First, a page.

In the end, the primary to succeed Rep. Jeff Flake (R) may have been the race that really wasn’t much of one.
While initially a competitive primary field had whittled down to former Rep. Matt Salmon (R) and former House Speaker Kirk Adams (R), virtually no one in Arizona even expects this race to be close. Salmon is
heavily favored to win the August primary easily.
Salmon started out with a built-in name ID advantage that was already near-impossible for Kirk to overcome, according to several GOP sources. Salmon had held true to his three term-pledge and stepped aside in 2000 (Flake succeeded him), and two years later he narrowly lost the gubernatorial race to Democrat Janet Napolitano.
Still, Salmon remained well-known and incredibly well-liked in the district -- but also well-liked among conservative groups. When he announced he was running again for the open seat, the Club for Growth quickly got behind him.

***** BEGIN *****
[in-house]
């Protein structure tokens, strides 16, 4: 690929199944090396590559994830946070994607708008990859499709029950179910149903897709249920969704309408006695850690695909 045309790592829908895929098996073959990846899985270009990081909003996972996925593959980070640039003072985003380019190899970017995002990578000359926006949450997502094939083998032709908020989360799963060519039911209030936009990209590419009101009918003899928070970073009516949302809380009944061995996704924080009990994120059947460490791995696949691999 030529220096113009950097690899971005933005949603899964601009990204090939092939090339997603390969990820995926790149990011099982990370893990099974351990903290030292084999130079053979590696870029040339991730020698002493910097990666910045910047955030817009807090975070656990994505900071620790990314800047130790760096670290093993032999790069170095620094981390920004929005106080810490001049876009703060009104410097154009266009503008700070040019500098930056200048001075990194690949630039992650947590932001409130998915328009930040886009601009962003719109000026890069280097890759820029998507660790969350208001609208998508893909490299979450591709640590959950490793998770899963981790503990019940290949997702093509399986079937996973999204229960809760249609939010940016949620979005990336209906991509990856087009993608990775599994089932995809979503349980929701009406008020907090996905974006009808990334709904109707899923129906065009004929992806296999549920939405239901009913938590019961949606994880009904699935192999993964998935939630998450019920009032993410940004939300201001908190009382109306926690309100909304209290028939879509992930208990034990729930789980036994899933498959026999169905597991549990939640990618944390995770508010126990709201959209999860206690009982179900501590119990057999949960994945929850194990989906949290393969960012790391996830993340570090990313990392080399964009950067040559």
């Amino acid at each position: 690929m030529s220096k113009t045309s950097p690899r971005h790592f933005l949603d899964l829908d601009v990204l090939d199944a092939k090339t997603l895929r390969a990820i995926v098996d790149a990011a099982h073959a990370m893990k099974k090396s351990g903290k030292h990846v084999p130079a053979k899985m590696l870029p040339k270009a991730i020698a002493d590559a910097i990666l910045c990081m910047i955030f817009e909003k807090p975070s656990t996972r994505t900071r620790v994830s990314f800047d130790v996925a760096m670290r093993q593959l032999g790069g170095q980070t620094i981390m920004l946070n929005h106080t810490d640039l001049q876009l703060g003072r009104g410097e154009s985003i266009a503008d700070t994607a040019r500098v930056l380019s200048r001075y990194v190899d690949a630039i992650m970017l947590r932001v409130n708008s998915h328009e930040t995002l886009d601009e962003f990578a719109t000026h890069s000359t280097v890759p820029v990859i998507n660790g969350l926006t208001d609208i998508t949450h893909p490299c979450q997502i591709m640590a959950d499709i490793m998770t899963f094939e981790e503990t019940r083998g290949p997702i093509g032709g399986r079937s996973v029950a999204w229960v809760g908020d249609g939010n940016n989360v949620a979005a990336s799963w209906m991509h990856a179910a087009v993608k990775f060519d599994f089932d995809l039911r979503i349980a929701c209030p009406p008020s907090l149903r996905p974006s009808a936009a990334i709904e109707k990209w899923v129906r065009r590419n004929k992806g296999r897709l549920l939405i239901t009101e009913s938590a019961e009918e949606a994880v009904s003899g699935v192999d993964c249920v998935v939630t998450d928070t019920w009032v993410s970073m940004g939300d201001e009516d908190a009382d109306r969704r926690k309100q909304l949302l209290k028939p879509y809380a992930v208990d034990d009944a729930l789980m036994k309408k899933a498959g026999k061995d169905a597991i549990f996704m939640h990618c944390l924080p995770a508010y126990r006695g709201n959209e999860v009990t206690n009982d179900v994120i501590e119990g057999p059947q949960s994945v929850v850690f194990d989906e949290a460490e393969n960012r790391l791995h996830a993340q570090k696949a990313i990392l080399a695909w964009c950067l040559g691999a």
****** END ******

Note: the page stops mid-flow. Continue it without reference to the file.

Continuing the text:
That translated into quick cash for Salmon, and the former congressman built an early advantage Adams could never overcome. Salmon ended June with $336,000 in the bank, while Adams had just $162,000.
Adams comes across as more of a pragmatic conservative, and in an interview with the Report in April, noted how he had worked across the aisle. Still, he was no squish, and he led a rebellion to overthrow the speaker during his tenure.
But Adams’ willingness to compromise has not translated into primary support or money. Republicans say Adams wasn’t aggressive enough initially and let Salmon pad his early, expansive lead. In the past week, Adams tried to argue Salmon’s firm had lobbied for the health care bill, but those charges fell flat.
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